Cumquat Date and Ginger Chutney

Cumquat Date and Ginger Chutney width=Making Tomato Chutney was on the agenda this weekend. We were onto the last jar and running out is considered grounds for divorce in our house. A trip to the fruit and vegetable market in the last hour before closing provided some lovely ripe tomatoes at a bargain price. Matthew always helps with the chopping, so it didn’t take long to get all the ingredients in the pan.

We have a cumquat bush in the garden which is well over 2 metres high. I picked several kilos of fruit a few months back and made them into marmalade as I do every year. The few ripe cumquats that I had missed were starting to fall to the ground as the new season fruit appeared. So while I was in the preserving mood I decided to pick them and see if there were enough to make something. With just one kilo and a few ingredients from the pantry I came up with this tangy spicy chutney which tastes quite different to the tomato one.

The dates add consistency and a delicious caramel flavour. Serve with ham, cold pork, duck or chicken.

1 kg ripe cumquats
1 cup fresh orange juice
2 Tbs lemon juice
2-3 Tbs grated fresh ginger
2 cups sugar
2 medium to large onions, peeled and finely chopped
1 cup chopped dates
1 tsp salt
Spices:
12 cardamom pods
1 cinnamon stick, broken in two
3 star anise
1-2 dried birds-eye chillies, broken in two

Cut cumquats into halves or quarters, depending on size and remove seeds. Place in a large heavy-bottomed pan or preserving pan with remaining ingredients. Place spices in a piece of muslin and tie firmly into a small bundle with string, then add to the pot. An old cotton handkerchief or a piece of any thin cotton fabric will do.

Bring to the boil then simmer for about an hour, stirring often, until thick. Remove spice bag, cool it a bit, then remove any bits of chutney stuck to it and return them to the pot. Discard spices, wash out the cloth and keep for next time.

Place 4-5 empty jam jars without their lids in the microwave and zap on High for 2 mins. Fill with the hot chutney using a jug and seal firmly with the lids. Label then store in a dark cupboard where it will keep for several months. Refrigerate after opening.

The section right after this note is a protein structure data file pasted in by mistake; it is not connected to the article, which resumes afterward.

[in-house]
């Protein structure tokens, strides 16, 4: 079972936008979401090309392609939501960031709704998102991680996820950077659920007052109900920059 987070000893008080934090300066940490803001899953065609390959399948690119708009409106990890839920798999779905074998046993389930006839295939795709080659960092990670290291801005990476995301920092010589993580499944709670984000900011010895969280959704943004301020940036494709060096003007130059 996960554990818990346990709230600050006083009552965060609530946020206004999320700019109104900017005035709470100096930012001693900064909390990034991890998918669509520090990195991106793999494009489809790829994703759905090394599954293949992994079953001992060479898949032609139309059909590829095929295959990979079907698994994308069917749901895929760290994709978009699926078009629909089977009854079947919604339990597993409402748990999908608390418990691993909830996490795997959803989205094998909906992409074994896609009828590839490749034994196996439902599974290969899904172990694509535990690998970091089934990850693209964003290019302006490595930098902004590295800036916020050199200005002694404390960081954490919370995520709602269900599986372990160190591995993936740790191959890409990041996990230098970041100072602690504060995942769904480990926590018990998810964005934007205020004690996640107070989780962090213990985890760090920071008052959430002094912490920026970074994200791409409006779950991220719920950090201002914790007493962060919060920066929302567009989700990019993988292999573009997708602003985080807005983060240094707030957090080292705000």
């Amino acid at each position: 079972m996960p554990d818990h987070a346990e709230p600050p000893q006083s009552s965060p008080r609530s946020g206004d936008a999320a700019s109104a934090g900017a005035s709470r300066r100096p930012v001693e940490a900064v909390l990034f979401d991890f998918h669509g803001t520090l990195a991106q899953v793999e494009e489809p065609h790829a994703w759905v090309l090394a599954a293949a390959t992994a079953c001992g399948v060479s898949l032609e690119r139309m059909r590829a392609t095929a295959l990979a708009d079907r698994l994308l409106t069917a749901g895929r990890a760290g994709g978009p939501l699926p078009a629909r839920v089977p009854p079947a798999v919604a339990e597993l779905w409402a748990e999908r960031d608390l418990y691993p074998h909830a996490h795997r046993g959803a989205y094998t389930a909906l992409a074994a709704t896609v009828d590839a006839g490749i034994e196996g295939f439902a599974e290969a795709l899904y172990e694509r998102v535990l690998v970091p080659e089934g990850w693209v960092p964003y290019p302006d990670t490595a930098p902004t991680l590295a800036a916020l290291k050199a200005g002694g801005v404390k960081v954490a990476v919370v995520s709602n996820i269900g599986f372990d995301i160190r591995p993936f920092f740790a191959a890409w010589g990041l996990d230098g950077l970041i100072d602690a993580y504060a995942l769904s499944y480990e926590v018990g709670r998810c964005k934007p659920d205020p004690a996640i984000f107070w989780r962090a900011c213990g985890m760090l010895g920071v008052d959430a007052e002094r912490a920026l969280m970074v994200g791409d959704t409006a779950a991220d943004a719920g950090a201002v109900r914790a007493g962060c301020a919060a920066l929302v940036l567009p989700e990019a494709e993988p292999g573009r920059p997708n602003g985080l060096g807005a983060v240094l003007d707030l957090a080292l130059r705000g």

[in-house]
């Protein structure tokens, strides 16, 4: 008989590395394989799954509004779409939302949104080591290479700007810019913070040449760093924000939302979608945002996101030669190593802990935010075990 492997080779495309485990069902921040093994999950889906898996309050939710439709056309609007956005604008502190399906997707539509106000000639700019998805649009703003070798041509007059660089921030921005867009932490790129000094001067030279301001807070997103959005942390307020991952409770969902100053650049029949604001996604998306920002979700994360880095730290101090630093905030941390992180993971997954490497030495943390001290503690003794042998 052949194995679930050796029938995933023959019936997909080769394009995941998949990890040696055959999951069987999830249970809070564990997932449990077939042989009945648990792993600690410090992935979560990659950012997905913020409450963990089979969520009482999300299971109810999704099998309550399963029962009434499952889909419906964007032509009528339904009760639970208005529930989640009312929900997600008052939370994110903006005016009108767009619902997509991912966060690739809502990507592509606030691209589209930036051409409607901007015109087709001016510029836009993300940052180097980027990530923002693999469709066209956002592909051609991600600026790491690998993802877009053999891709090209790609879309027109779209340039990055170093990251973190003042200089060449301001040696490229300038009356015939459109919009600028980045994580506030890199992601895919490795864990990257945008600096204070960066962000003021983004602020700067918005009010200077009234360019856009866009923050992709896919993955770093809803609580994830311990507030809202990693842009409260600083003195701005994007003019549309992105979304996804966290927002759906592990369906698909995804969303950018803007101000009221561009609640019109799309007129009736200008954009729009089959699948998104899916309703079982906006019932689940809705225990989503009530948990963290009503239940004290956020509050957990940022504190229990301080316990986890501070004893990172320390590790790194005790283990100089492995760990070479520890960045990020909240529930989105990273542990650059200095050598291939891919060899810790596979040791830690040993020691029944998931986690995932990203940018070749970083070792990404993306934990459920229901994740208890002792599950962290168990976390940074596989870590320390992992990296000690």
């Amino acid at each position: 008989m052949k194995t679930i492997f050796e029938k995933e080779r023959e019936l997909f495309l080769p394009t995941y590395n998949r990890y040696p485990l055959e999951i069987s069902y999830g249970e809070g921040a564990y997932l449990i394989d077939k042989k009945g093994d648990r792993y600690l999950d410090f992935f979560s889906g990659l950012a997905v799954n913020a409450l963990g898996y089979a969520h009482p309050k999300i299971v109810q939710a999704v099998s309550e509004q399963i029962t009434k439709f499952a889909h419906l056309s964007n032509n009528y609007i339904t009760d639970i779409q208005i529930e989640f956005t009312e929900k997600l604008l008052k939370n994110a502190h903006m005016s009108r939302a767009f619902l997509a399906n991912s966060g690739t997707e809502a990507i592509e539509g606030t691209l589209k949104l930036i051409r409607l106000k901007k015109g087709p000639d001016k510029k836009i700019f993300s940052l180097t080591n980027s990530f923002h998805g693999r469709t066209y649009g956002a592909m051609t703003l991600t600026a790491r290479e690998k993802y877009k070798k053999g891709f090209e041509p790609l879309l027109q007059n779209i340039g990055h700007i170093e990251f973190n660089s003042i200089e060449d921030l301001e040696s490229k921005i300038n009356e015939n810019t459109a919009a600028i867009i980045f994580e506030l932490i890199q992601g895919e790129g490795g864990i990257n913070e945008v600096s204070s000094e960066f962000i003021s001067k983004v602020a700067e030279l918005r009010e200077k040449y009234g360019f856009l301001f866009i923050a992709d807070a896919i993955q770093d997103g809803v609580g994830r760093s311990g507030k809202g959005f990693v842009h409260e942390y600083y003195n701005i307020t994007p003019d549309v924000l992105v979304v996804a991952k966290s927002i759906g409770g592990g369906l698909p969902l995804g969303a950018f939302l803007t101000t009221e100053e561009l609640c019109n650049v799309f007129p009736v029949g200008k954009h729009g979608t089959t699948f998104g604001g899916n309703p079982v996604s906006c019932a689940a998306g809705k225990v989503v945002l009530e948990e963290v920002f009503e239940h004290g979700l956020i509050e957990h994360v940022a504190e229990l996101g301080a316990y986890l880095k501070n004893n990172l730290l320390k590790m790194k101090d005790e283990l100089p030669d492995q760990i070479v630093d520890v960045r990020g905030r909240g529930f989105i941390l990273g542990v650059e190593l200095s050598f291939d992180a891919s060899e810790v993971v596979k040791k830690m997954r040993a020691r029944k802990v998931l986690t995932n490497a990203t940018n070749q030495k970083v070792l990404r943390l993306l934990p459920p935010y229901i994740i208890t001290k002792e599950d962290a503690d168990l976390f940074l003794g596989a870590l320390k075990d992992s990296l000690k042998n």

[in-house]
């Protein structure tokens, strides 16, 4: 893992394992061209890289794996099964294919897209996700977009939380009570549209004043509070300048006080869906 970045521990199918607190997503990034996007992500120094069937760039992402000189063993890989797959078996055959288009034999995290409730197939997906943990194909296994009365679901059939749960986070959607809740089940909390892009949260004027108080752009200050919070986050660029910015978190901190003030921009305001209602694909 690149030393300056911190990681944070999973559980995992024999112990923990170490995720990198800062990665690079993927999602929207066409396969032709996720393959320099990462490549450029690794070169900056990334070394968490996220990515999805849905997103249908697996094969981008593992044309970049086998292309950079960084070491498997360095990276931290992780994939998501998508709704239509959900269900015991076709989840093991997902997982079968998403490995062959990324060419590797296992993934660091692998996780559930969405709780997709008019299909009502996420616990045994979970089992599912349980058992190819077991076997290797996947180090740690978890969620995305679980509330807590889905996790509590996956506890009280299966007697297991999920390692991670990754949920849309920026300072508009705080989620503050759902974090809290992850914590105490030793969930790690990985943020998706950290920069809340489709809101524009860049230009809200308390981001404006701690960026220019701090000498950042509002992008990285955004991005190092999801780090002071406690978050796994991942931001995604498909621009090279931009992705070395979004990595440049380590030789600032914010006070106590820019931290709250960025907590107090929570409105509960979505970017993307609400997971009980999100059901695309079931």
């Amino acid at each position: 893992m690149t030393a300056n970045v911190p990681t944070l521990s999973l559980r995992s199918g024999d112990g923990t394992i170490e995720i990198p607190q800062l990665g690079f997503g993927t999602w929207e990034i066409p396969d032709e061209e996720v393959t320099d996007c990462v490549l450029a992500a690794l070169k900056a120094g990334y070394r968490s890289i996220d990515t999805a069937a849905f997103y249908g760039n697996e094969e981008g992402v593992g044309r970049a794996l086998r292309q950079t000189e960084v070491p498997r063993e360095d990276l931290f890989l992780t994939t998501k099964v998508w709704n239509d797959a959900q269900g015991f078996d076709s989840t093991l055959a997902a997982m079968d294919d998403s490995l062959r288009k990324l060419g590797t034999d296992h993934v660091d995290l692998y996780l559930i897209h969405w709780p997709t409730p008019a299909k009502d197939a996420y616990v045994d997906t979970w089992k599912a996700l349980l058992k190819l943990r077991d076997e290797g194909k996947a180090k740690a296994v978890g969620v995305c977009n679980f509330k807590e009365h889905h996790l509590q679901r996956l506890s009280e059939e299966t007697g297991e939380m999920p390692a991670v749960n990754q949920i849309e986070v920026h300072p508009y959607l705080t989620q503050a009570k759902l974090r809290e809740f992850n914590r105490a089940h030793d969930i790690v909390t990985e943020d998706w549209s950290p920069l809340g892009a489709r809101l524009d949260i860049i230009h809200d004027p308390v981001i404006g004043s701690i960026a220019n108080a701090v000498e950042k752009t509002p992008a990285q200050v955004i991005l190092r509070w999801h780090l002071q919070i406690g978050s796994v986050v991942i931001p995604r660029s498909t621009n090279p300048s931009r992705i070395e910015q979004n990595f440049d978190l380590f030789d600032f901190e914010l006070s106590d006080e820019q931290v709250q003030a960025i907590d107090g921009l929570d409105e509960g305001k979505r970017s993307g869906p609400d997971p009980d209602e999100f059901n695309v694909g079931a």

Makes 4-5 jars

Caramelised Onion Jam

Where would we be without the humble onion? White, brown, red, cooked or raw, pickled or fried, roasted or stewed. They’re an integral part of cooking around the world.

Onion jam is a delicious way to add some sweet onion flavour to all sorts of things. Use it in toasted sandwiches, on bruschettas, spread over the base of a savoury tart or pizza or served with a grilled steak.

Caramelised Onion Jam 2 kg onions
½ cup olive oil
375ml balsamic vinegar
2/3 cup dark brown sugar, firmly packed
½ to ¾ tsp salt, to taste
2 tsp  dried thyme leaves or 4 tsp chopped fresh ones

Peel and slice onions thinly. This takes no time at all with a slicing attachment on a food processor, but you can do it by hand. Heat oil in a large heavy-bottomed pan or preserving pan. Add onions and cook, stirring, for 5 mins or until they start to soften. Cover and cook for about 45 mins over medium heat, stirring from time to time.

Remove lid and continue to cook for another 30 mins, stirring from time to time. Add sugar and balsamic vinegar, stir to dissolve sugar, then bring to the boil and simmer for a further 30 mins. Add thyme and salt and cook for about 10 mins, stirring often, until you have a thick, slightly sticky jam-like consistency.

Place 3-4 standard jam jars or 6-8 small ones in the microwave, without their lids and zap for 2 mins on High. Fill jars with the onion jam then push a knife blade in, right to the bottom, all the way round, to remove any air. Seal with lids while hot. Will keep for several months in a dark cupboard. Refrigerate after opening.

Makes 4-8 jars depending on size

Candied Pears made in a Slow Cooker

Candied or glacée fruit has been made for centuries as a means of preserving fruit through the winter months. During a recent wander around the Adelaide Central Market I came across some Candied Vanilla Pears, which inspired me to have a go at making my own. They were a rich dark brown colour and delicious. They almost looked as if they were made of chocolate.

After reading through half a dozen recipes online, I found one which uses a slow cooker. This appealed to me as you can go away and leave the fruit to cook for hours without looking at it. It’s a time-consuming activity and you only end up with a few pieces, but having successfully done one batch I think I’ll do some more. The criss-cross pattern you can see in the photo is from the wire rack!

For those who have never been, the Adelaide Central Market is fabulous. Around 80 under cover stalls selling fresh fruit and vegetables, as well as fish, meat, bread, cheeses and other gourmet delicacies. It’s open every day except Sundays and public holidays. I wish we had something similar in Canberra.

Candied Pears made in a Slow Cooker6-8 large pears, only just barely ripe
water
sugar
1 vanilla pod, split, seeds scraped out
2 very heaped Tbs glucose syrup (about half a 500g jar)